Discussion in 'Ham Radio Discussions' started by KD5LPB, Nov 4, 2002.
Tell us about how your local elmers have helped you in any way.
Yes, the people here are very friendly and helpful.. Im grateful for that.
My elmers were Bill Reynolds (whereabouts unknown) and Bernie Ortschied, N5BJ (SK) from Jasper, TX. Bill was a very patient man who took the time to teach a young teenage ham the code and give the test. I'll always remember him telling me that he was giving me a practice CW test (I was very nevous about the test). When I copied perfectly, he then sprung it on me that it was the real deal. The only hard part was waiting for the ticket!
Bernie Ortschied took it from there. He let me use his station to make my first contact. The contact was on CW (I was a novice) to Pella, Iowa. What a thrill! Bernie then loaned me an old rock-bound 40 meter CW rig he had and helped me build an antenna tuner. We later built a HV power supply together. I learned a great deal from all of these projects and just by being around Bernie. It's still amazing to me that a complete stranger would go to such great lengths to help me. I get all choked up talking about ole Bernie. I spent a lot of time at his station watching him work high-speed CW and the OSCAR sats. He was never too busy to help and always patient enough to answer my dumb questions. Bernie Ortschied was a great man and Elmer. I'll always remember him that way.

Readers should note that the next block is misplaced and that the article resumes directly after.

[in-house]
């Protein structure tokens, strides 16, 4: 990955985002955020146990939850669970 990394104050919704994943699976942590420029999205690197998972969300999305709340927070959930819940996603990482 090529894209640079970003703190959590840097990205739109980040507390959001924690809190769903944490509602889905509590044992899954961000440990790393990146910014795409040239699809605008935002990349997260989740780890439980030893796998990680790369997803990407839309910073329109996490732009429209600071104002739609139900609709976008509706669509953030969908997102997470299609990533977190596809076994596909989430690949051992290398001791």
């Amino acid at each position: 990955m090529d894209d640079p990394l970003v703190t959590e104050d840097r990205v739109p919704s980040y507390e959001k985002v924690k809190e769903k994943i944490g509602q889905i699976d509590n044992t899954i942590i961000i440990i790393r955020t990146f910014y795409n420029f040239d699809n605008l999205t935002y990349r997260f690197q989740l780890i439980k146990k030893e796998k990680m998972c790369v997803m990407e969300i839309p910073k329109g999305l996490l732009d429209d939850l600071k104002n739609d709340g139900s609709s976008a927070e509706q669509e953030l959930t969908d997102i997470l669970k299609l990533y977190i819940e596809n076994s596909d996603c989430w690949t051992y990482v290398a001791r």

Yes, I think QRZ and the hams that hang in there with these forums are the real elmers of today. And much more accessable than my elmer was back when. Thanks to all to try to help and QRZ for being there.
Remember, there is no such thing as a dumb question. We all had to start somewhere.
I'll certainly have to give credit to a local Ham, Al Klokau, W5VSH. He gave us our code practice lessons at the Irving Amateur Radio Club. (Irving,Texas).Learned the code on my own,but without his regular practice sessions,It would have taken forever to come up to speed. The code oscillator he used at the club house was home brew, built on an old Atwater Kent radio chassis. He gave us our actual Novice code test with an "Instructograph".( A code machine that used perforated paper tape). That was in 1955 and I understand that Al is still an active member in the club. There's no telling how many students that Al has taught code to over the years.